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Showing posts with label Virtual On Force. Show all posts
Showing posts with label Virtual On Force. Show all posts

Expanding the Dreamcast Collection: Part 2 - The Hikaru Seven

In part 2 of my Expanding the Dreamcast Collection series, we’ll be covering one of the other systems in the Dreamcast family, the Sega Hikaru. Much of the information from part 1 (such as how to play Naomi games) applies here, so if you haven’t already, I suggest you go and read part 1 now.

Back now? OK, great  - let’s get started.
Part 2: The Hikaru Seven
The Sega Hikaru was released into the arcades in the year 1999 becoming the third system in the Dreamcast family (the first and second being the Naomi and Dreamcast respectively). Development of the Hikaru was born out of the necessity to convincingly recreate fire, water and the subsequent lighting and particle effects required for such a task in the game 'Shouboushi Brave Firefighters.' Rendering such effects in a semi realistic manner was cutting edge at the time and beyond the capabilities of the original Naomi hardware, so a beefed up version of the system was hastily developed at the request of the game's development team.

The specs of the Hikaru differ from the Naomi in that it utilises a custom Sega GPU and doubles-up on many components; 2 x Hitachi SH-4 CPUs and double the amount of RAM and VRAM. Furthermore, Hikari units are standalone systems not designed for games to be easily interchangeable like the carts seen on the Naomi. Each unit comes with a ROM board containing a specific game fixed in-place inside a heavy duty metal case, much like the House of the Dead 2 board and the predecessors to the Naomi, the Sega Model 2 and 3.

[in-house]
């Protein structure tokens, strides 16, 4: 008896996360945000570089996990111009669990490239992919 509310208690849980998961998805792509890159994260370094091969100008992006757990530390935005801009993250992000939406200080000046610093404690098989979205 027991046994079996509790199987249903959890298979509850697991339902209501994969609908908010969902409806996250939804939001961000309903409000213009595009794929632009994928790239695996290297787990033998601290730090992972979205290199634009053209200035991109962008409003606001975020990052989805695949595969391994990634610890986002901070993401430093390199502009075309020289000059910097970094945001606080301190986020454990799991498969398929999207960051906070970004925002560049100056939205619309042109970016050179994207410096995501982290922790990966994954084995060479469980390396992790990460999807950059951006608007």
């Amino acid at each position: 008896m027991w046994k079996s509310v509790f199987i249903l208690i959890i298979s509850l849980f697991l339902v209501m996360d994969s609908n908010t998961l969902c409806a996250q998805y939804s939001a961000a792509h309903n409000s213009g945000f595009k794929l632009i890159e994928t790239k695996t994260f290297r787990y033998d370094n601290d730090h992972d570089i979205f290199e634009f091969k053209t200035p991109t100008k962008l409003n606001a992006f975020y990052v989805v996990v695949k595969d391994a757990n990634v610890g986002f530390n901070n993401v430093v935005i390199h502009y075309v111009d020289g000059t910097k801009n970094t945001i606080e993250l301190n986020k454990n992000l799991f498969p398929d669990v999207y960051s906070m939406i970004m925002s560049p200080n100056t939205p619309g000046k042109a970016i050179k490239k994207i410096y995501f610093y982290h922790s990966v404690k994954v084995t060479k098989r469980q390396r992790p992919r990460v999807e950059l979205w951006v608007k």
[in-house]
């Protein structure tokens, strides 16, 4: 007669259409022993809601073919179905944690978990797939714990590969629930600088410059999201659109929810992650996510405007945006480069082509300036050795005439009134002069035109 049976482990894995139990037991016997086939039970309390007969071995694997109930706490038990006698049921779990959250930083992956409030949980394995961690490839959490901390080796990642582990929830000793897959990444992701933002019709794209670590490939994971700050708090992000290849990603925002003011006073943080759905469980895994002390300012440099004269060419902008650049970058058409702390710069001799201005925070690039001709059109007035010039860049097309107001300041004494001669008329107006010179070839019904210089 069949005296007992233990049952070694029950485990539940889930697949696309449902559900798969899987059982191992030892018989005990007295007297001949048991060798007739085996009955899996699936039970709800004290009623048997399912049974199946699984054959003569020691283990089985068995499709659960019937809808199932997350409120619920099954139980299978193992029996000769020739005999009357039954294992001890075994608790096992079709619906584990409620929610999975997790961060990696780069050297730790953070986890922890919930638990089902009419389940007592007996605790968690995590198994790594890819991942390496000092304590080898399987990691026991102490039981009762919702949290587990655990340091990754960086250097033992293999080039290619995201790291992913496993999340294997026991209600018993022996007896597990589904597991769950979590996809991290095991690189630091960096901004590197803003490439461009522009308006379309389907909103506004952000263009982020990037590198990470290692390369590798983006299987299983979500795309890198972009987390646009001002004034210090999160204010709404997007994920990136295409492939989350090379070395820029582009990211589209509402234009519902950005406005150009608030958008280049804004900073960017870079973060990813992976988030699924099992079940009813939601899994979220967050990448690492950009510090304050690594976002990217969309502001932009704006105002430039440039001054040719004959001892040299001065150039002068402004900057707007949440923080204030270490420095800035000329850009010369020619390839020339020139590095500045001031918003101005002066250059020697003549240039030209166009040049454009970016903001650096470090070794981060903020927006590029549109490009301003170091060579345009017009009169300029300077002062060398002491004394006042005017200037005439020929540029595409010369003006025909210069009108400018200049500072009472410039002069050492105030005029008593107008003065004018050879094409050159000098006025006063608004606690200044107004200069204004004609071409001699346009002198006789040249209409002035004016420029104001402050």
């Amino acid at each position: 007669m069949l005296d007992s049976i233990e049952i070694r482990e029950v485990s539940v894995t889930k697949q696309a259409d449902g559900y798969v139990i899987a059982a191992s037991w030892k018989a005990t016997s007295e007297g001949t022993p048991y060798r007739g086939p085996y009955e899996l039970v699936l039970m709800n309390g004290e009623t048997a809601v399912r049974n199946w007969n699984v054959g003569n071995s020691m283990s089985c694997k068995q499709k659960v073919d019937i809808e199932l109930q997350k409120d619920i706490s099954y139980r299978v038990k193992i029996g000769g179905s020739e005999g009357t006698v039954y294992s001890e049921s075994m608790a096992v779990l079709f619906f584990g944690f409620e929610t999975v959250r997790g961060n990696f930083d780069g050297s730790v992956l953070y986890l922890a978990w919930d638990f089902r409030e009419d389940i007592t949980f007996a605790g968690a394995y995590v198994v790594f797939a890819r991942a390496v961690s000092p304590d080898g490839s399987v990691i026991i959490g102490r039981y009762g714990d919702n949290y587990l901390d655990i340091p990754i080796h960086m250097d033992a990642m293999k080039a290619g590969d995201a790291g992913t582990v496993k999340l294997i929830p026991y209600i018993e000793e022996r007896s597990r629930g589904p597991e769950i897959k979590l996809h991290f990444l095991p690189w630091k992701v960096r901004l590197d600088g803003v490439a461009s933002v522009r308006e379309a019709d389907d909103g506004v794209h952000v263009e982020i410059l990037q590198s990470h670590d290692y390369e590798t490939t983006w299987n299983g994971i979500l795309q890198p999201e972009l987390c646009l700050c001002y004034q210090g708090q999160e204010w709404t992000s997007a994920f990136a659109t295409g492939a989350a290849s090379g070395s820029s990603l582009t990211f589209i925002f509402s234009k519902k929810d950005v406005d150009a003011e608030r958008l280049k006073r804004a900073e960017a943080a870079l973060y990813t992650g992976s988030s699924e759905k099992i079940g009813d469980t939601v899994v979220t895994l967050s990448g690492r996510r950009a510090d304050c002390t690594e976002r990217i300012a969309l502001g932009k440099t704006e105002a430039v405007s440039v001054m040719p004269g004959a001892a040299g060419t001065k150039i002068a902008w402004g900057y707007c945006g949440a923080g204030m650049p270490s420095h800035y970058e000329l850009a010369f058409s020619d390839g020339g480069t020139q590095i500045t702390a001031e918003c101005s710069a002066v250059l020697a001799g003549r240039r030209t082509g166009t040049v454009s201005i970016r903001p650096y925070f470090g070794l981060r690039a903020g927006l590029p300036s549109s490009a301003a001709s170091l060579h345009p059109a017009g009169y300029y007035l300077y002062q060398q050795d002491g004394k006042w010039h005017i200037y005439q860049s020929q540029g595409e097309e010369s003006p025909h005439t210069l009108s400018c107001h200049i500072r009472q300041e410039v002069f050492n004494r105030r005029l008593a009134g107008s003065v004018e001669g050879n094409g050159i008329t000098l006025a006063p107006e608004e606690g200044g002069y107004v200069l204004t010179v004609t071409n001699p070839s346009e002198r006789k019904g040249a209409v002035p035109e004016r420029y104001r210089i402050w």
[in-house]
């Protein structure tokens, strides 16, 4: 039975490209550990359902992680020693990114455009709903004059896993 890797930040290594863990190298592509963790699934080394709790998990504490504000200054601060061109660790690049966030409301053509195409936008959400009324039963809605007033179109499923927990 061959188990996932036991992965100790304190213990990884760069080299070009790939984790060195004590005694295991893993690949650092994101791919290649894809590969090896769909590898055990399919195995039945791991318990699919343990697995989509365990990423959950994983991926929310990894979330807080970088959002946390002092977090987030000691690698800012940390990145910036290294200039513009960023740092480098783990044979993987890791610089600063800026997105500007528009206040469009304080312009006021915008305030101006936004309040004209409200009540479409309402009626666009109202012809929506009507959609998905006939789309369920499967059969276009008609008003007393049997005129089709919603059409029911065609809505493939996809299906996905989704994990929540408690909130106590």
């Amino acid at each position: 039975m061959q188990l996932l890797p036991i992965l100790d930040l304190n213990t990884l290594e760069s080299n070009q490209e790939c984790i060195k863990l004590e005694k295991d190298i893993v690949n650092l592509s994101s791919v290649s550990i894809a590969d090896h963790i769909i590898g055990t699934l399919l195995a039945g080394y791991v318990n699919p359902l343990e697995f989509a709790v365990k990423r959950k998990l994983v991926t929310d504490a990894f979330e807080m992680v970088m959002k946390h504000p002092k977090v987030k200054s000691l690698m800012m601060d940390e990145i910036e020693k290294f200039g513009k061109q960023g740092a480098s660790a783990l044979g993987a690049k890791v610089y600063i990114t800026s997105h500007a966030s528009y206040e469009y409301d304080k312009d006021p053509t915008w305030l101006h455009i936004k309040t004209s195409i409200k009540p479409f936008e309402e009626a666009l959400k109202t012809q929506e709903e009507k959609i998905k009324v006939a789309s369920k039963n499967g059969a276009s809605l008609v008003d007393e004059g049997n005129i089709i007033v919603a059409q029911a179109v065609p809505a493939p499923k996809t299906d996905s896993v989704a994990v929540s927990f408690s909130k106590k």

Left: Model 2. Right: Hikaru
The word 'Hikaru (光/ひかる)' means 'to shine' in Japanese, and comes from the system’s ability to generate lighting effects far superior to other gaming hardware at the time. Hikaru was in fact the first piece of arcade hardware cable of rendering scenes with phong shading and Brave Fire Fighters was the first EVER game to use the shading technique. On a side note, the first game for home consoles to use this kind of shading (albeit on far more limited scale) was Space Channel 5, giving a shimmer to Ulala's dress. So there you go, another example of the Dreamcast family leading the pack in terms of advancements in the games industry.